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The Premier League and the UK income tax rate…

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Cristiano Ronaldo’s well publicized move from Manchester United to Real Madrid in the summer understandably received a lot of publicity. A world record football transfer fee of £80m is bound to catch the attention.

Ronaldo’s first year remuneration from Real Madrid is reported to be in the region of £11m. Students sitting the 2009 exams should be well aware that the 40% tax rate for the 2008/09 tax years applies to taxable income above £34,800. An individual in the UK with annual earnings of £11m would exceed the 40% threshold in just 2 days!

There were no doubt many factors that persuaded Ronaldo to move to Spain to play for Real Madrid. From a tax point of view though, Spain has favorable tax legislation that enables foreign players to pay tax in the region of 23%. When you compare this figure with the 40% top rate in the UK (and the upcoming 50% tax rate which is not examinable in the December exams) and apply the difference to the amounts of remuneration that Ronaldo is earning then the tax bill  would be significantly lower in Spain than in the UK. Approximate figures show a difference in tax next year when the 50% rate is in place of nearly £3m per year. This adds up to a significant amount when looked at over his contract period of 6 years.

Of course the football purists amongst us would argue that it’s the football team and supporters that are important rather than the tax bill but then again I can’t be sure about this until somebody offers me £11m a year to live in the sun in Spain!

Is 40% average?

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Students should be well aware that the maximum personal UK income tax rate is 40% but how does this compare to the rest of the EU?

The EU have released the 2009 edition of their report on the “Taxation Trends in the European Union”. There are some interesting findings.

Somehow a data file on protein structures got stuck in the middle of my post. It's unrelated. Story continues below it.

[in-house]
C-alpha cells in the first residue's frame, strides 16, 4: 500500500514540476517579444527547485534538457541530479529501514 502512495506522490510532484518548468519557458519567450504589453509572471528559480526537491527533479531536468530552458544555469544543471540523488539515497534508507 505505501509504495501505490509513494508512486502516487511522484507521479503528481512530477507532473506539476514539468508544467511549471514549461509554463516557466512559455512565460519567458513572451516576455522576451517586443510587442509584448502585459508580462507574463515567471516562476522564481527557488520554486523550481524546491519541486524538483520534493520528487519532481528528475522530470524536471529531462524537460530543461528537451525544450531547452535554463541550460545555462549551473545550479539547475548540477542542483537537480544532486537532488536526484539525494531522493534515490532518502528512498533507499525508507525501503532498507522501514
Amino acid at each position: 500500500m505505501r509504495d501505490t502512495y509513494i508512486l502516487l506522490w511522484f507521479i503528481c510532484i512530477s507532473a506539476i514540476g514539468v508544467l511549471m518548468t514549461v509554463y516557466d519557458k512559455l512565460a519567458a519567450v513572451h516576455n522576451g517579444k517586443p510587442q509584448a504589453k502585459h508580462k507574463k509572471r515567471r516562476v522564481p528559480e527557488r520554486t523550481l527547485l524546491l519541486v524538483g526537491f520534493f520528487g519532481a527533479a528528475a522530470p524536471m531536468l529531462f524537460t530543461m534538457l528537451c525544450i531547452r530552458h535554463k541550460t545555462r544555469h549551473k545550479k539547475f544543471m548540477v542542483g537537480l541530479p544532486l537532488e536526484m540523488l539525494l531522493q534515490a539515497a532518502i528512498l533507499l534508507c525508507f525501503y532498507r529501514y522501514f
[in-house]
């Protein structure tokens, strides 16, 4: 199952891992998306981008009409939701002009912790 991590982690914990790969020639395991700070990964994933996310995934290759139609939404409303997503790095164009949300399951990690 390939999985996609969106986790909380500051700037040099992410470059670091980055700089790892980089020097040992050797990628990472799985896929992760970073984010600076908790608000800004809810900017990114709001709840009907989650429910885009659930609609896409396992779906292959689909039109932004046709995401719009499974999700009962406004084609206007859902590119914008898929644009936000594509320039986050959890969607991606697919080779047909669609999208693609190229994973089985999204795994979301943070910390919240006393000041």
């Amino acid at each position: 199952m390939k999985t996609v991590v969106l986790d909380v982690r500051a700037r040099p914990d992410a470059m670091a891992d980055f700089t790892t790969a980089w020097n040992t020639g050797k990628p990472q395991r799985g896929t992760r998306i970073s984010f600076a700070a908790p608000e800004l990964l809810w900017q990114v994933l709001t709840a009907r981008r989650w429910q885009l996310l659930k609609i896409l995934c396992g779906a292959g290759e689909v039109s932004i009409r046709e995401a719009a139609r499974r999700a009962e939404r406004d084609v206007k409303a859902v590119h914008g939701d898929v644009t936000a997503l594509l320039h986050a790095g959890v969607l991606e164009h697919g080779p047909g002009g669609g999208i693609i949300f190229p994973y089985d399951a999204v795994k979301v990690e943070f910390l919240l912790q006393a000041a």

The top personal income tax rates in the EU range from a high of 59% in Denmark to a low of 10% in Bulgaria. The 40% top rate of income tax is also present in Greece, Hungary and Poland.

The arithmetic average of the 27 member states is 37.8% so the UK rate is slightly higher than the average for the EU. What is interesting is that the newer member states such as the Czech Republic, Romania and Slovakia all have relatively low income tax rates (15%, 16% and 19% respectively). When compared with the older EU member states the UK rate is relatively low.

This is all very interesting but the key thing to remember for the exams is that the top rate of income tax in the UK is 40%. In fact, ask anyone that has qualified since 1988 what the highest income tax rate is and they should say 40%. The top rate has been 40% since 1988!

Of course it should be the 6th April!?

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There appears to be a bit of a love/hate relationship between students and the UK tax papers. Students tend to either love them or hate them. There’s seldom any half way position.

It’s also one of those subjects where generally either you know it or you don’t know it. There’s not a lot of scope for guessing or trying to “waffle” to get the correct answer.

One of the most frequently asked questions by students is “Why does the UK tax year start on 6 April instead of say 1 January?” Note that this will not be asked in the actual exam so the answer is for personal use only or to impress your friends!

HM Revenue & Customs are a very helpful lot and explained the reason why the tax year starts on 6 April as follows:

The reason for the tax year running from 6 April to 5 April is primarily historical and has its origin in the switch from the Julian to the Gregorian calendar in 1752.

It had been calculated in the 16th Century that the Julian calendar had lost 9 days since its introduction in 46 BC. Most of Europe changed to the new, more accurate, Gregorian calendar in 1582, but the UK continued with the old one until September 1752 by which time the error had increased to 11 days.

These 11 days were ‘caught up’ by being removed from the calendar altogether – 2 September was followed by 14 September. In order not to lose 11 days’ tax revenue in that tax year, though, the authorities decided to tack the missing days on at the end, which meant moving the beginning of the tax year from the 25 March, Lady Day, (which since the Middle Ages has been regarded as the beginning of the legal year) to 6 April.

The dates were adopted for income tax on its re-imposition in 1842 and have not changed since.

So now you know!